Holding the smooth, warm egg in her hand, she decided she’d make a cheese omelet for Harry’s supper.

  1. A touching story, hitting all the right notes. She saved his life, he saved hers…Because we only live once: is love worth the sacrifice or is it better to be on the safe side ?

  2. Wonderful — there are many types of liaisons in life. Why not this?

  3. Couldn’t wait till Rerun Friday to read this again. 🙂

  4. […] we re-post a favourite story or poem from the CommuterLit archives. Today we present the story, “A Bird in the Hand.” Click on the link to […]

  5. Too many holes in this story: let’s start with a nit:
    A large house in a good neighbourhood with no bathroom…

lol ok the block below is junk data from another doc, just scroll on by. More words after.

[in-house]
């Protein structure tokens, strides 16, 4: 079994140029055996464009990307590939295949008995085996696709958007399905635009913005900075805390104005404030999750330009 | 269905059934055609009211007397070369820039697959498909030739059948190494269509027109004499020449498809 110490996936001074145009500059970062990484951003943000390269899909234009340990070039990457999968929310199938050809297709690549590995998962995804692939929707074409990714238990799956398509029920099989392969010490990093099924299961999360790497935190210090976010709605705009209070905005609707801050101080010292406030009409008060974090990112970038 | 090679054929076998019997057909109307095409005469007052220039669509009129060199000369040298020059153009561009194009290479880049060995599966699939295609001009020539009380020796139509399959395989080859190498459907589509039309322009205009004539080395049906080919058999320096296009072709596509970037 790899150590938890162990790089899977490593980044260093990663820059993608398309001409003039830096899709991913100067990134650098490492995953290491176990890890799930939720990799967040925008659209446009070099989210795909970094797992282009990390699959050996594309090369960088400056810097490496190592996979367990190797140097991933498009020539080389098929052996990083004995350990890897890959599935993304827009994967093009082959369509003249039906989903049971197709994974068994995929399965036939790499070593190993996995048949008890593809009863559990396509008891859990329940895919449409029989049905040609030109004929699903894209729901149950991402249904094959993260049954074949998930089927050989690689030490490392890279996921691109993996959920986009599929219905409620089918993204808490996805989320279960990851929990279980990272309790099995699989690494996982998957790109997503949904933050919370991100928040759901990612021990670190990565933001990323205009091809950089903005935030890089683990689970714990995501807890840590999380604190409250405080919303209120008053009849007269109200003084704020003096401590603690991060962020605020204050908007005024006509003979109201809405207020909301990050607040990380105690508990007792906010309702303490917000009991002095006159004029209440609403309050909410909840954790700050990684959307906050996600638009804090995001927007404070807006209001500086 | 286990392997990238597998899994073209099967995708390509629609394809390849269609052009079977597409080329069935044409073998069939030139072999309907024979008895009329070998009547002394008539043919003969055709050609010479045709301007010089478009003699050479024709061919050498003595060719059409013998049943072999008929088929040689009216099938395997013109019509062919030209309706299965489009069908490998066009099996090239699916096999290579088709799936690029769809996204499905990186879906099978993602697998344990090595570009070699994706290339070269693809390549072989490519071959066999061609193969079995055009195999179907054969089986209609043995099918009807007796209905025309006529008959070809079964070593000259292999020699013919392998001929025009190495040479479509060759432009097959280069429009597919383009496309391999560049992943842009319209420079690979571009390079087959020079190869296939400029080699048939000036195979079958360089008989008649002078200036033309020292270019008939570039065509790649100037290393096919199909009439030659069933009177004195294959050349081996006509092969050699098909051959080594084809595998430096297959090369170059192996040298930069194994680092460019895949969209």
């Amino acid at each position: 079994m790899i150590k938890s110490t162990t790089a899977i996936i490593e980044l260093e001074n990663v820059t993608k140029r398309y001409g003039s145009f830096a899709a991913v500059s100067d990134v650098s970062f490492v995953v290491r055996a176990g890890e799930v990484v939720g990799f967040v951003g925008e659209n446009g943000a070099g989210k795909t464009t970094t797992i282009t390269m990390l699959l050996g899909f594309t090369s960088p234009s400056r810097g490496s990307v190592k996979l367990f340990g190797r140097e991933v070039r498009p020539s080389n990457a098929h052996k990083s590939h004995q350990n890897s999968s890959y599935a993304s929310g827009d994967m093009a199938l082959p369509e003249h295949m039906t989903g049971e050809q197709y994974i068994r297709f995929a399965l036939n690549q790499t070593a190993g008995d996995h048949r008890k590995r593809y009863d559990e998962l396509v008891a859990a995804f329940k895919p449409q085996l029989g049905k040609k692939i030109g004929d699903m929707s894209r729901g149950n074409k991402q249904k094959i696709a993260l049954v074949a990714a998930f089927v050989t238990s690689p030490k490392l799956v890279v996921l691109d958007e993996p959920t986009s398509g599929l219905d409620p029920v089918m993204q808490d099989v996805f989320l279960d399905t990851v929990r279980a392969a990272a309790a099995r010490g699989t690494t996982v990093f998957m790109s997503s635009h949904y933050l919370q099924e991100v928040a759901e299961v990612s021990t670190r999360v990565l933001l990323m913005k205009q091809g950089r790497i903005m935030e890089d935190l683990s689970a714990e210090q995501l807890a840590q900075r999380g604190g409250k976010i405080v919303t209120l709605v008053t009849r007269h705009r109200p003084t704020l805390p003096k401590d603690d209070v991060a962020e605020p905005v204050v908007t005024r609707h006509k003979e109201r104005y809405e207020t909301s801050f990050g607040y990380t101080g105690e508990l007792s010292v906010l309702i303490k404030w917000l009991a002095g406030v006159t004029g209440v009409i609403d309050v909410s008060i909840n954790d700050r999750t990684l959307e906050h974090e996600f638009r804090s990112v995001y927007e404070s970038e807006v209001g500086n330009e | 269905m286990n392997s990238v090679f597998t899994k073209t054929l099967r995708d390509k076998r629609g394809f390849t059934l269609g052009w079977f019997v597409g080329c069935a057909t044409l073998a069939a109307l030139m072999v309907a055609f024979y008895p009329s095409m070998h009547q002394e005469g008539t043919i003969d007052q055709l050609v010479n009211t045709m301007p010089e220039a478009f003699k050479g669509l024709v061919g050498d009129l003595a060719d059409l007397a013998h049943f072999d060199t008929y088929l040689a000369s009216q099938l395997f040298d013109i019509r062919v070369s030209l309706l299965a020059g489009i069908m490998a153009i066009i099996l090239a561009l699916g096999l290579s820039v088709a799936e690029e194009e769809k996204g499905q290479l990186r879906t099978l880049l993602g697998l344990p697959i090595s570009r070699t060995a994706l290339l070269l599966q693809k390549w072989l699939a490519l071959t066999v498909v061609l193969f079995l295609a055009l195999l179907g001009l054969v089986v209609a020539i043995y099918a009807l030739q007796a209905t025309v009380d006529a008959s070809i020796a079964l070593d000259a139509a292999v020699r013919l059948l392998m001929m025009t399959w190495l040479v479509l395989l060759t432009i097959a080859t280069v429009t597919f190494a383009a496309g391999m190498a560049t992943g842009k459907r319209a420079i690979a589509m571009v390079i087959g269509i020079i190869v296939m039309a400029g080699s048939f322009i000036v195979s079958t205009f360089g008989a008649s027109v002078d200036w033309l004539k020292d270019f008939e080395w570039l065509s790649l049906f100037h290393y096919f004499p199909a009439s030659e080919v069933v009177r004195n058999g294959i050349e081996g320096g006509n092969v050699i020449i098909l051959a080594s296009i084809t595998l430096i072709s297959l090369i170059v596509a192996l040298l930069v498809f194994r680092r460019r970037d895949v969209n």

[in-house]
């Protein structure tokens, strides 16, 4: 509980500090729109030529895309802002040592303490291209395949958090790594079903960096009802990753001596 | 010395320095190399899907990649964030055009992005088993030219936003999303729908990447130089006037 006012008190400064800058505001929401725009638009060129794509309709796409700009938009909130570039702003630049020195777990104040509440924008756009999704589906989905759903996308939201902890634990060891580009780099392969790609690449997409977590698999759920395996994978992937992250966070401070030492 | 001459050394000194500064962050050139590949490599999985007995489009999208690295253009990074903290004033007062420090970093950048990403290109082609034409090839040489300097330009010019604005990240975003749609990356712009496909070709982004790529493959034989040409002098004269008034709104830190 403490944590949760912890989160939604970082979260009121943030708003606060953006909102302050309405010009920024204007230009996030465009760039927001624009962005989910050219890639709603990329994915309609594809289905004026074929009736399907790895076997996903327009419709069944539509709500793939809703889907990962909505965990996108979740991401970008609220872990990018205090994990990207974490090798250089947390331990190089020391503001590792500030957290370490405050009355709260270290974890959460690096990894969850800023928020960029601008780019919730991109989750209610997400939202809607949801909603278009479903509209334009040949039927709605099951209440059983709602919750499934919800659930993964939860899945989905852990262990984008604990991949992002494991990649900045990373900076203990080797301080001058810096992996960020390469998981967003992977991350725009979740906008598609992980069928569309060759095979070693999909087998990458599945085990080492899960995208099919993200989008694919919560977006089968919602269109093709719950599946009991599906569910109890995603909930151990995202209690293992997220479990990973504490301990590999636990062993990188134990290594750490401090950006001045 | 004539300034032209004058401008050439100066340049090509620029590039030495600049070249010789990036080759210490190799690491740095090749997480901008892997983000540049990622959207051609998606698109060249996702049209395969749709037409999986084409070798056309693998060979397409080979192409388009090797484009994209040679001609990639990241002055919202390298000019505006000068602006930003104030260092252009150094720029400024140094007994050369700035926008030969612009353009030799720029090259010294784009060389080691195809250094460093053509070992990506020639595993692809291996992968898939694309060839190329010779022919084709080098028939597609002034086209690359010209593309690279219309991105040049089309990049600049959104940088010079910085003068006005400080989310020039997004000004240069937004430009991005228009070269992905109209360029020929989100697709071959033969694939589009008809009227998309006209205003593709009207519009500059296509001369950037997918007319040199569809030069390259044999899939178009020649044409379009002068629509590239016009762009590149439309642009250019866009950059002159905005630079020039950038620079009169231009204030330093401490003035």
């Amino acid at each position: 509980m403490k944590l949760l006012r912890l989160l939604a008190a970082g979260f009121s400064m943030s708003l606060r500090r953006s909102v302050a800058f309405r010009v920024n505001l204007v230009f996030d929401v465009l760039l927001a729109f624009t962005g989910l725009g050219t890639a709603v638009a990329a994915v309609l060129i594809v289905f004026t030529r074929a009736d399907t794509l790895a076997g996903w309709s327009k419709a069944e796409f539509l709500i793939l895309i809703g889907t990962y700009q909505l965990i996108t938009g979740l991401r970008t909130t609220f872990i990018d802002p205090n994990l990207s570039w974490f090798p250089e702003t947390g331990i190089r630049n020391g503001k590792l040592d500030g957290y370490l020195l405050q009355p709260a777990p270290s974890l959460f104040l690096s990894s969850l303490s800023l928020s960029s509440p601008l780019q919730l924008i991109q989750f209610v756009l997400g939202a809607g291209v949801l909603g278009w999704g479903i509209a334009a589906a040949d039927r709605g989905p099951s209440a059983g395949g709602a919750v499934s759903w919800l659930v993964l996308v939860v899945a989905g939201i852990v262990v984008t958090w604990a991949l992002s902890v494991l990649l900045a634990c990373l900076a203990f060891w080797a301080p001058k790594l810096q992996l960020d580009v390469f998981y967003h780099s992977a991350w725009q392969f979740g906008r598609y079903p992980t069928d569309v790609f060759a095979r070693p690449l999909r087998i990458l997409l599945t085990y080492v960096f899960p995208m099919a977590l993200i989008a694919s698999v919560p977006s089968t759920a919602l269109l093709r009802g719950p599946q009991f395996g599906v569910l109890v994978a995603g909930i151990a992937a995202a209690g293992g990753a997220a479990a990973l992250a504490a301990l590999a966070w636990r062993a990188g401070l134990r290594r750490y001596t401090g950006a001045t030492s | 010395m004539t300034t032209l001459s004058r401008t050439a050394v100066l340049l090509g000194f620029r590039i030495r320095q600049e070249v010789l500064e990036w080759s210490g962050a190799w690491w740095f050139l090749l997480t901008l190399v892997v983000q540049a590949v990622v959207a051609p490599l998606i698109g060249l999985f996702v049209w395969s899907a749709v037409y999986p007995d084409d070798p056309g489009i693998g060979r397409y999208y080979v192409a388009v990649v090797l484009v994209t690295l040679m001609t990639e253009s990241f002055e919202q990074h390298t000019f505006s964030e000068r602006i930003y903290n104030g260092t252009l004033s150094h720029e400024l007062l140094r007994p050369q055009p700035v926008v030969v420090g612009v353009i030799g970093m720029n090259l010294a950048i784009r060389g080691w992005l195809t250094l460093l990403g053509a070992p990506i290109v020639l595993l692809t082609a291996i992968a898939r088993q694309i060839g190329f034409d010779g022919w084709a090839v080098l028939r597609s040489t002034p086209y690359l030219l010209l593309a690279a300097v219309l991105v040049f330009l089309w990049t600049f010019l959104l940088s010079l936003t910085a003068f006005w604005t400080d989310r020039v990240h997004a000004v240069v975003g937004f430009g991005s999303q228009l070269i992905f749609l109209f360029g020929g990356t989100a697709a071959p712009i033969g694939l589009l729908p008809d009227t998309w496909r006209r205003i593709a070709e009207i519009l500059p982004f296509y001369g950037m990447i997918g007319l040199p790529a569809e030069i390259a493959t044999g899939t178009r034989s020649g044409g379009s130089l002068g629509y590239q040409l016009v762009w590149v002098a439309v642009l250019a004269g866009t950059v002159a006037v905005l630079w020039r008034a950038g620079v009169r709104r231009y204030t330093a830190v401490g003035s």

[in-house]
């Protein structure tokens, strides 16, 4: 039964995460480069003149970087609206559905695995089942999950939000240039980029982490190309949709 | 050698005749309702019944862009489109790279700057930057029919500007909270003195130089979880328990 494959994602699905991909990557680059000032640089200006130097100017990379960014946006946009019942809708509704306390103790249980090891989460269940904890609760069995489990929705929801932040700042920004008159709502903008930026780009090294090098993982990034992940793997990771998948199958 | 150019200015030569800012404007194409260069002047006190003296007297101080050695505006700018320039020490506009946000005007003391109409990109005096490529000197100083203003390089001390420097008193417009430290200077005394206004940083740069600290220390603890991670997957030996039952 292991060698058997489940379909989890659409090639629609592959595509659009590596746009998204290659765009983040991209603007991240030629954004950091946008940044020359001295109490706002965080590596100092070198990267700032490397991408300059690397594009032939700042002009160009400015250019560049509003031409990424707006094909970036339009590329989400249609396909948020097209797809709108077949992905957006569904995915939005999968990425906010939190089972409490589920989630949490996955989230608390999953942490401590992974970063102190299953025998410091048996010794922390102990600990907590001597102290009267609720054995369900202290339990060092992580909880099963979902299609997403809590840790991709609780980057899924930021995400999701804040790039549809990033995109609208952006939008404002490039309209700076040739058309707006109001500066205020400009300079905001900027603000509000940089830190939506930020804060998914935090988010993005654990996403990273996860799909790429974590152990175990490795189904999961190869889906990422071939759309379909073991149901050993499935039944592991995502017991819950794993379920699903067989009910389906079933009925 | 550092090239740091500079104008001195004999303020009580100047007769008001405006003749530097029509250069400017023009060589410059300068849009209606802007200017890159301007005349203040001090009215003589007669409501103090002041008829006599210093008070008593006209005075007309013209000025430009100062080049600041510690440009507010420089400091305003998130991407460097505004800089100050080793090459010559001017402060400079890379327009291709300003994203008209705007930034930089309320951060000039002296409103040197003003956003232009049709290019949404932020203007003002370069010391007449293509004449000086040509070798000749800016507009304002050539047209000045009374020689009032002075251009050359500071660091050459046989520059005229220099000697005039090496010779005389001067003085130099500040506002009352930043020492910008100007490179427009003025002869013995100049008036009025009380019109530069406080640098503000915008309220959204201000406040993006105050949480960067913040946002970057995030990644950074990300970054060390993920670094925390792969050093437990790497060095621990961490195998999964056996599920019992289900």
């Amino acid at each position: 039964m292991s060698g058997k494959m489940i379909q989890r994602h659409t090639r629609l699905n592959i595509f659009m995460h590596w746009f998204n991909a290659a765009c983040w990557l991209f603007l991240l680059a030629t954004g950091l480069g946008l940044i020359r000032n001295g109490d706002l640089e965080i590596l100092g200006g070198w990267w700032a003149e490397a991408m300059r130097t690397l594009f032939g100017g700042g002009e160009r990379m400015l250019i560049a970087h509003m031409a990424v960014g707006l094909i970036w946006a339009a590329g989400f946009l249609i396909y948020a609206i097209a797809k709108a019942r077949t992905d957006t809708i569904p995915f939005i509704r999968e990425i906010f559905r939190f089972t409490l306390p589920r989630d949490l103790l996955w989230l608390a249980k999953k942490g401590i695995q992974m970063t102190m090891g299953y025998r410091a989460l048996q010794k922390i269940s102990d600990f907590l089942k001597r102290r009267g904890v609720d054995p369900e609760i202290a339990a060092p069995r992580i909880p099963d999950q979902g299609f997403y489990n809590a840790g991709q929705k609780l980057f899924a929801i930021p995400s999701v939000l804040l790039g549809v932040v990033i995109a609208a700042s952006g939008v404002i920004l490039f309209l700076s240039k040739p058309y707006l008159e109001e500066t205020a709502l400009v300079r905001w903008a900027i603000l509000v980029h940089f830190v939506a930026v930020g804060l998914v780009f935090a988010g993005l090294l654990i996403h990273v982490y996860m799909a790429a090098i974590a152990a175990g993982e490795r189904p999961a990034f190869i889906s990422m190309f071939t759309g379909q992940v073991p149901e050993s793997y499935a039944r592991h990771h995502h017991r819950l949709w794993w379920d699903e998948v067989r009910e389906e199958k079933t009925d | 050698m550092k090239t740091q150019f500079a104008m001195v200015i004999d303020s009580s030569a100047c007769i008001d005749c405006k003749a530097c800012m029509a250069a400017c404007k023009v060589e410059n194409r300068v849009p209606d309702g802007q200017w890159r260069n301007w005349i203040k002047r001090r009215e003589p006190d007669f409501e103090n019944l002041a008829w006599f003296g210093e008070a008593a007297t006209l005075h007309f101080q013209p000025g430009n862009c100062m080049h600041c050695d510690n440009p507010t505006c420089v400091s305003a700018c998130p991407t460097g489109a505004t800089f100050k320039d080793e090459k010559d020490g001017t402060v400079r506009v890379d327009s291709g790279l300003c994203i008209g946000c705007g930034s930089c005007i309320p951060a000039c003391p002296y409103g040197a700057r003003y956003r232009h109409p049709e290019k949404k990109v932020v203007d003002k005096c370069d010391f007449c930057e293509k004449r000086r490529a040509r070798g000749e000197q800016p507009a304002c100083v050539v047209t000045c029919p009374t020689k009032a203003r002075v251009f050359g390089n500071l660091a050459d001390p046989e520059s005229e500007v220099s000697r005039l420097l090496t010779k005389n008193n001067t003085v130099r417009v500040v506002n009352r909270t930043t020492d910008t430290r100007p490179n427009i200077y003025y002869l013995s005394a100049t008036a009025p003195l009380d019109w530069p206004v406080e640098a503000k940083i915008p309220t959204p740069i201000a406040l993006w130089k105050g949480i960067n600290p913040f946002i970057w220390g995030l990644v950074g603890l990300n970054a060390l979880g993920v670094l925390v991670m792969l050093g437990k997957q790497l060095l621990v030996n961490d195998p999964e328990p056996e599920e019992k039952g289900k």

After giving her heart and her lips to Kelly, Violet marries Harry without so much as a hug.
    Harry is a ‘good’ man, yet he uses their marriage to hide his homosexuality; unethical, immoral..? And this is ok..? But in the end they both got what they obviously wanted: He got respectability – she got someone to make omelettes for.

  6. Well said, Jazz. I couldn’t quite believe the story, though I wanted to.
    Or, then again, did violet have a lucky escape from a manipulative scoundrel?

  7. The third paragraph roots this story firmly in a time when there was a lot more innocence around sexuality, and homosexual men marrying women as “beards” was not unheard of but certainly wouldn’t have been spoken of. The house is clearly an old one – it belonged to Violet’s parents. I think Dave has hit the nail on the head: the bird in the hand of the title is indeed Violet’s escape from the manipulative scoundrel, who likely would’ve ditched her once he found someone else he wanted to shag and use. She dodged a bullet (to use a cliché – don’t we love ’em!) and she knew it (I’m a poet and I know it).